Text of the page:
“The Cube Project: Research in Object-Oriented Performance”
The Cube Project uses performance to study the interaction of human beings and information through the language of philosophy. Drawing on the work of Martin Heidegger, Bruno Latour, N. Katherine Hayles, Judith Butler, Graham Harman, Michelle Kasprzak and Ian Bogost, these experiments create objects of performance that materialize elements not commonly attended to theatrically. Their presentations leave traces that are real rather than implied.
As a theatre practitioner, my work poses the question: – what does theatre look like if we work from the position presented in Latour’s flat ontology? A study of the research of theatre makers such as Peter Brook, Jerzy Grotowski, Marie Chouinard, Julie Taymore and Ann Bogart reveals relevant discussions about objects, affect and time. This theatre-of-information offers one answer to the common question: how do we make theatre in the post-human age?
To this point, the project has staged three productions, has one underway, and several more in development. The first brought a graphic memoir to life for a series of performances studying issues of power related to mental illness and the health care system. The second spent a year manifesting Plato’sRepublic in a set of varying performances and displays, and the third brought eighteen of Aesop’s Fables to life in a study of morality in a post-human society.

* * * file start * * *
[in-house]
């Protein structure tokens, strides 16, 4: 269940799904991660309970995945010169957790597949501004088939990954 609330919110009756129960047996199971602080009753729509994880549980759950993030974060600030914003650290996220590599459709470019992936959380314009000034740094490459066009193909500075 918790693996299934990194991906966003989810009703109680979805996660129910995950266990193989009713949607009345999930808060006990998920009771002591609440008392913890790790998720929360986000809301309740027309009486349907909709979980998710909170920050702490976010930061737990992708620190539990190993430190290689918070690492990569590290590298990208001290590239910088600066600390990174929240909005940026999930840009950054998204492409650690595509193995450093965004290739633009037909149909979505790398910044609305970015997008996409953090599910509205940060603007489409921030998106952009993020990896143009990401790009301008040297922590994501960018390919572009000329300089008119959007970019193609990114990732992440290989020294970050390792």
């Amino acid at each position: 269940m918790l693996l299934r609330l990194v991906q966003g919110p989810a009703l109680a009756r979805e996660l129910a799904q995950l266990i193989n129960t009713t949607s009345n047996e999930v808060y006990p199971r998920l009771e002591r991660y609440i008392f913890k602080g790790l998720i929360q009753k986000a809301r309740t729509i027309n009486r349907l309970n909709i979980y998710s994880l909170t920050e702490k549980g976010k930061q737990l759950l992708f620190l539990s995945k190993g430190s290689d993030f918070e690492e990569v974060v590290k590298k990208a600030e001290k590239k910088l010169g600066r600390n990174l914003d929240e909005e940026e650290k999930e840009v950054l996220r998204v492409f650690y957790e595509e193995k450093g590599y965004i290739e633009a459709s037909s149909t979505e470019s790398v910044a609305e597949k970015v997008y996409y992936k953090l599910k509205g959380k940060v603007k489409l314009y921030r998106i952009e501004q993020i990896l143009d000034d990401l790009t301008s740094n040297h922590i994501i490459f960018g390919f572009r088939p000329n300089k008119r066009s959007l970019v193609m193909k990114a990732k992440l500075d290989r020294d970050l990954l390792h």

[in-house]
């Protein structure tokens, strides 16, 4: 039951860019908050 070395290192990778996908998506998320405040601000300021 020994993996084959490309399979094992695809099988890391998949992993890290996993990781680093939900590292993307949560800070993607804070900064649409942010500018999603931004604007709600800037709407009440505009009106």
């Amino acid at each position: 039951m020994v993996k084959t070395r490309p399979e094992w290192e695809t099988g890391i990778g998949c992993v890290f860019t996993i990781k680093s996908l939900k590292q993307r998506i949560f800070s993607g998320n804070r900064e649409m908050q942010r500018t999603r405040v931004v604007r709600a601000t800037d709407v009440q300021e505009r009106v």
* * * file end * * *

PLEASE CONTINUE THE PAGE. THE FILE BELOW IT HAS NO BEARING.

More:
The next project in the series is a study of identity and incarceration. By performing elements of Michel Foucault’s classic Discipline and Punish integrated with a play based on a true story about a riot in a Canadian prison, this show embodies questions about the violent reaction we have to questions about identity.
Flat ontology as realized in Object-Oriented Performance has implications for every aspect of theatre making. Social, political, aesthetic and environmental issues are among the most ready to hand, but they are only the beginning. At each stage, my work includes performance as well as critical writing and discussion – extending the nature of performance as a primary means of research dissemination.
Patrick Finn, MFA, PhD is Associate Professor in the School for Creative and Performing Arts at the University of Calgary in Alberta, Canada. He is an artist-scholar whose interest is in the intersection of human performance and technology. He has published and lectured widely as well as maintaining an active artistic profile.
Duration: 40 min